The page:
We’ve learned from Rake in Grass that Archibald’s Adventures got a rather large update yesterday. The 1.1 update includes:
- 49 new levels (bringing the total to 163)
- iPod soundtrack
- option to enable/disable auto-hiding of on-screen control arrows, which some players found confusing
- tuning for the jet armchair’s handling
That’s a whole mess of new content, making this excellent puzzle-platforming game an even worthier addition to your collection.
Archibald’s Adventures is shining example of how to adapt a game for the iDevice’s touch interface. By simplifying the traditional platformer controls and incorporating a robust puzzle system, developer Rake in Grass has managed to create a game that challenges both your physical and mental dexterity. Oh, and it’s a blast to play, too!
You play as Archibald, a neighborhood kid who skateboards himself into the hazard-filled mansion of a crazy professor named Klumpfus. You get to spend the next 114 levels getting yourself out. The game has clean, hand-drawn graphics and a chill, jazzy score that compliments its lighthearted atmosphere. Don’t let its childish appearance fool you though… there are plenty of diabolical puzzles in store.
The game gradually introduces a handful of distinct gameplay mechanics over the course of its seven chapters. You start with just your trusty skateboard, but soon gain access to a special bubble which can float around the level to pick up boxes, flip switches and reach areas that your character alone cannot. You will also take the reigns of a laboratory vehicle that adheres to metal surfaces and can roll up walls or across the ceiling. Lastly are the levels where you play as the Professor himself, who flies around in a jetpack chair.
Each of these play styles opens up entirely new level designs and puzzles, but at the same time, they are easy to pick up and feel like parts of an integrated whole. The controls for each are very precise and cleverly designed to stay within the iPhone’s capabilities. For instance, the skateboard will automatically jump gaps if it gets three spaces of running room, eliminating the need for a separate jump button.
Most of the levels in Archibald’s Adventures require you to alter the environment in some way to get from Point A to Point B, usually by moving boxes, dropping bombs and toggling switches. There are sequences that require some precise timing or movement, but they never stretch the control scheme past what it can handle, and they rarely last for long. Meanwhile, the puzzles themselves constantly require you to think in a non-linear manner and come up with new tricks. Most of the levels are pretty short, but the longer ones are filled with checkpoints–a brilliant addition to a game that often requires some trial and error.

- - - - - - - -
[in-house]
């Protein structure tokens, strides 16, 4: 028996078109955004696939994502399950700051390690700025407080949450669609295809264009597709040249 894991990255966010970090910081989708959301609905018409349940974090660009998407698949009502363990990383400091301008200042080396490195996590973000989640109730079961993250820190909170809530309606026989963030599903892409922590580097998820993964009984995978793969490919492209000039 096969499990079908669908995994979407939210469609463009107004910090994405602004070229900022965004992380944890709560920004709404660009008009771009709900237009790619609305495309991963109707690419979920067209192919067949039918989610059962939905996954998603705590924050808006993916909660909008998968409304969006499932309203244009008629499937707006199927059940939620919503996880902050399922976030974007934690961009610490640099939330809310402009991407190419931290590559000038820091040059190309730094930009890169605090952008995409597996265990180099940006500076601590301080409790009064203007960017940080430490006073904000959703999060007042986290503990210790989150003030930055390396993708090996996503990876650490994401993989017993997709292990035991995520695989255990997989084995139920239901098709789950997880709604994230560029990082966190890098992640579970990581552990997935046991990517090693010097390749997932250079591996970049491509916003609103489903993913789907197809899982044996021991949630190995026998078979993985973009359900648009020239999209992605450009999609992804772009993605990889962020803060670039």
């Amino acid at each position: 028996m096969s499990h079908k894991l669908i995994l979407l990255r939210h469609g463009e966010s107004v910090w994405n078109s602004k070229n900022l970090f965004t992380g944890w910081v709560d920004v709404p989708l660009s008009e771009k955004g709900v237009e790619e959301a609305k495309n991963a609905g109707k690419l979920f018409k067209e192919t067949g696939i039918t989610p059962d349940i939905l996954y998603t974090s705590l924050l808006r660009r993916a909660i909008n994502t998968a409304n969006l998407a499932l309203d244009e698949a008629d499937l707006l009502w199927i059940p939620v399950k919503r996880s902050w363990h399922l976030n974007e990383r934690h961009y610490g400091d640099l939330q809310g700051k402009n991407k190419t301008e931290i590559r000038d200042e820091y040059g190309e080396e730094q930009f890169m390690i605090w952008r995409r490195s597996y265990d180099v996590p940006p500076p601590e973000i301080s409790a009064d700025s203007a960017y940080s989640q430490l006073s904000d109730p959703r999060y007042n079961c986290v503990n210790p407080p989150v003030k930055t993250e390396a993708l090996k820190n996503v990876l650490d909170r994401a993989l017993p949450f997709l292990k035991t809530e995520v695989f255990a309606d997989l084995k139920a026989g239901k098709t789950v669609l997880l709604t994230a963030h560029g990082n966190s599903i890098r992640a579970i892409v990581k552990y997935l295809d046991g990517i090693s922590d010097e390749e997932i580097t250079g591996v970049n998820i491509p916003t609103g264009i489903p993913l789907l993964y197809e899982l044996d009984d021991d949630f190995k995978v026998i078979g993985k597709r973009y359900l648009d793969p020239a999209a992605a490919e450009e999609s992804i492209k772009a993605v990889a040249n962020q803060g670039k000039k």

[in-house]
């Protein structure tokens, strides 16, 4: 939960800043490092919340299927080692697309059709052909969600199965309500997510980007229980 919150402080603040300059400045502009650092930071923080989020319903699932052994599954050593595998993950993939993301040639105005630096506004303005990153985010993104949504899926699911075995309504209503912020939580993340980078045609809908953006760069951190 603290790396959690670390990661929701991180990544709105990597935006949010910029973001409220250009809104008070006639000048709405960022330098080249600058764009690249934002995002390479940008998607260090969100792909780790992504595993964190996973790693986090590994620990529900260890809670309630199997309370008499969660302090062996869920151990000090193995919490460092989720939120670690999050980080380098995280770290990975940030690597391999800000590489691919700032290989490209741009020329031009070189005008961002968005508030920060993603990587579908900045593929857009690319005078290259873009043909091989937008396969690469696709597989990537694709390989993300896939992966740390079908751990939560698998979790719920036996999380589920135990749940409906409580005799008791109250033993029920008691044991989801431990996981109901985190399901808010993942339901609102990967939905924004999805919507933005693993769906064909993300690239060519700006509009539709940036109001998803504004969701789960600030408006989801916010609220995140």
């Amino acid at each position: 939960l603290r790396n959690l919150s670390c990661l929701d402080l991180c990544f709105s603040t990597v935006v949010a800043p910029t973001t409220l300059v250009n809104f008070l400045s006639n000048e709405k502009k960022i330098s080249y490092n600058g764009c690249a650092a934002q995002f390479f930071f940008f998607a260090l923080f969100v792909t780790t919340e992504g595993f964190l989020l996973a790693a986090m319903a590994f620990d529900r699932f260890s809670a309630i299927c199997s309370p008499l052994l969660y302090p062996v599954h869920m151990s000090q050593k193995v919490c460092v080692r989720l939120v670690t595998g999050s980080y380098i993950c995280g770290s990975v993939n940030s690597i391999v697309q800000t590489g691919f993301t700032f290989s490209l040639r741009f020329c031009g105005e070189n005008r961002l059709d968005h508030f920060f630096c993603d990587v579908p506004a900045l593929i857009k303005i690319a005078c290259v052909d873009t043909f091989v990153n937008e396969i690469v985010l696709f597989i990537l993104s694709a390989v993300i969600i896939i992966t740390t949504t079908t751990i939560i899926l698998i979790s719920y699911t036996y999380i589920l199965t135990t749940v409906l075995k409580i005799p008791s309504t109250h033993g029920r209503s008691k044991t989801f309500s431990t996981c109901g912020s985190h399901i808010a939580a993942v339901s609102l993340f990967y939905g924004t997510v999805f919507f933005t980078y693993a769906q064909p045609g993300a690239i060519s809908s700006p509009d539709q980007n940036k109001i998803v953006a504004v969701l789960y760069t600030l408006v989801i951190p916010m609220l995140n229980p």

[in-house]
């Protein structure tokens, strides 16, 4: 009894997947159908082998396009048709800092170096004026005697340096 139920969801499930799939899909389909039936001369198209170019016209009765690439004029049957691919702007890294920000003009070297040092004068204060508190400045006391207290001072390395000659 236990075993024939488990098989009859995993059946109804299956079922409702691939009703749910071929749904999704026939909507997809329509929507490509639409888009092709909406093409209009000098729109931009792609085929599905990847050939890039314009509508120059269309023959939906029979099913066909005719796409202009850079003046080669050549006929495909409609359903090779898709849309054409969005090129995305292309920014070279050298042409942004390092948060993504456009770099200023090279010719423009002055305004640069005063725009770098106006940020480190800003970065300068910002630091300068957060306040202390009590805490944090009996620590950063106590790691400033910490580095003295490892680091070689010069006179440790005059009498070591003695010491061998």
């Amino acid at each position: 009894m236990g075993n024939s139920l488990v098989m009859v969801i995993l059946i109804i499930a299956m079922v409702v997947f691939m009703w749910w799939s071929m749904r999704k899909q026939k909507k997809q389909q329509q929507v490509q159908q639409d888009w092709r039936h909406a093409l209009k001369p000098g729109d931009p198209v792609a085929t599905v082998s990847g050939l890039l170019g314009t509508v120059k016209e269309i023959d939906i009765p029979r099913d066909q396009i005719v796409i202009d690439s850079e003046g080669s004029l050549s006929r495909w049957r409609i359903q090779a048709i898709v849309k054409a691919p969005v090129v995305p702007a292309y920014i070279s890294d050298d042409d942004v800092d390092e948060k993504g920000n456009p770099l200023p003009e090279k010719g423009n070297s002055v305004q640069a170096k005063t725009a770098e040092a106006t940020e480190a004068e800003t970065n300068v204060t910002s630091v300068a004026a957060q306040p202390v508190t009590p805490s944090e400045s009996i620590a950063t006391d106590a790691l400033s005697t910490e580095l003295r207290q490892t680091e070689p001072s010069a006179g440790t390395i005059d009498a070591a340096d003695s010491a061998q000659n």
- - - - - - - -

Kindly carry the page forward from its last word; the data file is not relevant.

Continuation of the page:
Also, you are not required to play through all the levels in order, so if you ever get stuck somewhere you can move on and come back to the troublesome bit later. If you really get stuck in a bind, the developers have even provided YouTube videos with solutions to some of the levels for you. Along with the game’s excellent tutorial, this serves to get the frustration out of the way so you can truly enjoy yourself.
Archibald’s Adventures seamlessly entwines conventional platforming and puzzle solving into a coherent, polished whole, and that’s not an easy thing to do. The game really has a ton of content, so it’s a good value even though there’s not much incentive to play through again once you’re done. Overall, we were really surprised at how much fun we had with Archibald’s Adventures, and we think it merits our highest recommendation.